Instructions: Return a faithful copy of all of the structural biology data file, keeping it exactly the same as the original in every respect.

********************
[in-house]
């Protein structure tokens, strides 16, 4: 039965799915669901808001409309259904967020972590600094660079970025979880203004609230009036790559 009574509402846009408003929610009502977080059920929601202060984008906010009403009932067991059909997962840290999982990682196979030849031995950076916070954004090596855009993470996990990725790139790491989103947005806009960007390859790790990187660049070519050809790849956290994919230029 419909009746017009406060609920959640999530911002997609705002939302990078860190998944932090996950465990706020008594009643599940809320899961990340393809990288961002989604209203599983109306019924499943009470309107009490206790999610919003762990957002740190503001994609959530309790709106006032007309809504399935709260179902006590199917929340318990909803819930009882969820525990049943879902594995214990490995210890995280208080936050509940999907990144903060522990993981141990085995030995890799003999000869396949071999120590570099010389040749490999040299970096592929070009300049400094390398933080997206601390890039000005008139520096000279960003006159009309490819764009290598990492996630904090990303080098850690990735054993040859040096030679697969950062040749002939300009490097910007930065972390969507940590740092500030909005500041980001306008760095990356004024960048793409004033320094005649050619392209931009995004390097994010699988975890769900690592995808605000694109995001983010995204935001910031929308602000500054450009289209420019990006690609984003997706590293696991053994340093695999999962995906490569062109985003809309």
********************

[in-house]
């Protein structure tokens, strides 16, 4: 039965799915669901808001409309259904967020972590600094660079970025979880203004609230009036790559 009574509402846009408003929610009502977080059920929601202060984008906010009403009932067991059909997962840290999982990682196979030849031995950076916070954004090596855009993470996990990725790139790491989103947005806009960007390859790790990187660049070519050809790849956290994919230029 419909009746017009406060609920959640999530911002997609705002939302990078860190998944932090996950465990706020008594009643599940809320899961990340393809990288961002989604209203599983109306019924499943009470309107009490206790999610919003762990957002740190503001994609959530309790709106006032007309809504399935709260179902006590199917929340318990909803819930009882969820525990049943879902594995214990490995210890995280208080936050509940999907990144903060522990993981141990085995030995890799003999000869396949071999120590570099010389040749490999040299970096592929070009300049400094390398933080997206601390890039000005008139520096000279960003006159009309490819764009290598990492996630904090990303080098850690990735054993040859040096030679697969950062040749002939300009490097910007930065972390969507940590740092500030909005500041980001306008760095990356004024960048793409004033320094005649050619392209931009995004390097994010699988975890769900690592995808605000694109995001983010995204935001910031929308602000500054450009289209420019990006690609984003997706590293696991053994340093695999999962995906490569062109985003809309």